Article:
Saturday we walked across town to see what we could see. Highlights include an exchange with a woman at the market:
How much is that pineapple?
Seven Pounds [$3].
Yes, it comes from Kampala.
Oh, we came from Kampala just yesterday.
Where are you from?
We met more Ugandans, Kenyans and Somalis than we did Sudanese. Boda drivers, restaurant owners, women in the market, transporters – everyone sees South Sudan as the best place to make money now. No one we spoke with plans to stay for too long but everyone insists that if you have some capital or business connections, now is the time to work in Juba. They also discussed that the Sudanese are none too pleased with this arrangement but in reality these foreign arbitrageurs are needed because they are the only people with enough capital to start businesses and engage in international trade. On a more tender note, multiple very articulate foreigners raised the issue that thirty years of war, a generation of war, has bred a culture that they, as outsiders, find difficult to understand. One exasperated restaurateur, a Somali who grew up in the Netherlands and worked in hotels in the UK before coming to Juba to open his own shop, seemed resigned when he said “for them, what’s right is wrong and what’s wrong is right.” It’s impossible to pass judgment on these sorts of attitudes during such a brief visit but it was an interesting sentiment.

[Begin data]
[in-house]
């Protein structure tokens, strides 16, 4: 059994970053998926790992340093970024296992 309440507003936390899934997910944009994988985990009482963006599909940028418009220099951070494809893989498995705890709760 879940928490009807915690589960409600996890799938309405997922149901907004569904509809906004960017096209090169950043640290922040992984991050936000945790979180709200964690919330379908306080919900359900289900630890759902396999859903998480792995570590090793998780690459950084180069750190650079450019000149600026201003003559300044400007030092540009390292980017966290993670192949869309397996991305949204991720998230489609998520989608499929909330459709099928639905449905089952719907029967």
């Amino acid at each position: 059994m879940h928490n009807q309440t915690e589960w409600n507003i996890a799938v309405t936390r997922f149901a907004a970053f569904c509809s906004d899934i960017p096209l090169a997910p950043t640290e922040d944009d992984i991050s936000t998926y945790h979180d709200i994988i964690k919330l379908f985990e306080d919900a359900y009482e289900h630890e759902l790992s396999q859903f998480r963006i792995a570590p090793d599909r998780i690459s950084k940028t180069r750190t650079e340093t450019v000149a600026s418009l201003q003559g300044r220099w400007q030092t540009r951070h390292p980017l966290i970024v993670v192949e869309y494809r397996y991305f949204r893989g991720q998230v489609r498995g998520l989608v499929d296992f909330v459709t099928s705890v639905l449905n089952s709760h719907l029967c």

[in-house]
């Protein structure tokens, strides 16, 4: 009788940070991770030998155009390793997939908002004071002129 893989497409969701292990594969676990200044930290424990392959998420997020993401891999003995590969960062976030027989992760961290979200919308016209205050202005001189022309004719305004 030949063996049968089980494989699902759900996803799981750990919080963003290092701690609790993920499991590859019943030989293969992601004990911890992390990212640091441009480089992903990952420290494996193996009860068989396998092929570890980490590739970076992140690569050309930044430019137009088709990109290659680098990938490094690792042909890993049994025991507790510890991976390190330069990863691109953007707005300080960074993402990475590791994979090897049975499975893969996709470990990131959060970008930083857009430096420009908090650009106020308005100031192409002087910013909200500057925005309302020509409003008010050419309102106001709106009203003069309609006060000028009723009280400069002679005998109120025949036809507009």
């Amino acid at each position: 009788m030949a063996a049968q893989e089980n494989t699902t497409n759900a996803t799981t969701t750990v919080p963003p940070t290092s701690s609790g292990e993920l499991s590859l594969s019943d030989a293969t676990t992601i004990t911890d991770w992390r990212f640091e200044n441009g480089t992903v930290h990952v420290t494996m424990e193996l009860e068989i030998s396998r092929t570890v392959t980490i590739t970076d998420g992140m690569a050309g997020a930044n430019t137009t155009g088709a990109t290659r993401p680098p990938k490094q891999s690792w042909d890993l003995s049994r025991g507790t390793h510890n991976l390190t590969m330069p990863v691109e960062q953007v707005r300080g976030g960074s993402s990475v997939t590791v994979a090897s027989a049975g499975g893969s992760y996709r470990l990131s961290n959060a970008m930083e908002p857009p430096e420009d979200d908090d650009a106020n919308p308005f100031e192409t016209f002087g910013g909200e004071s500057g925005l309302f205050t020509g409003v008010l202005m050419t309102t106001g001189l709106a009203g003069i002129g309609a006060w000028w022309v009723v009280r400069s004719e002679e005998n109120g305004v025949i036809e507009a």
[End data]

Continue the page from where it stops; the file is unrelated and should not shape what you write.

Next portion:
Just as we were warned, Juba is a sprawling hot dusty city with wide roads – some paved, some in progress – positioned in the first stage of a massive construction boom. Interesting sights include: many empty small plots of land with thatched fences being constructed to demarcate boundaries; a recently constructed and very clean market area at the foot of Jebel mountain with large stores on solid concrete slabs; a slew of UN and GOSS ministries along the main paved road leading towards Juba Town; some really great grilled chicken restaurants; the requisite third-world-capital Chinese restaurant; and finally, a sign of the growing pains of development, two large plots of land adjacent to the current Juba University, scattered with the razed remains of hundreds if not thousands of temporary homes. The government has recently moved to reclaim the land to rebuild the university and, as one boda driver put it, life for the former inhabitants “it is very hard these days.”
Sunday morning we hitched a ride to the bus park in the back of some NGO truck for our 6am bus headed south. We saw the sun rise over the Nile as we headed out of town and made it back across the border with about $15 in our pockets. All in all it was a fascinating if brief experience. Matt’s Arabic was a big hit but you can certainly get by in English. Wiki-travel should update their page with a large bold warning regarding money access, but I imagine / hope that will change soon. As I said before I went, I wasn’t expecting to see much but I don’t know when the next time we’ll get a chance to see the birth of a new country and that wasn’t an opportunity I wanted to pass up. And for a souvenir I have a copy of The Citizen, South Sudan’s daily newspaper, from April 23rd, 2011.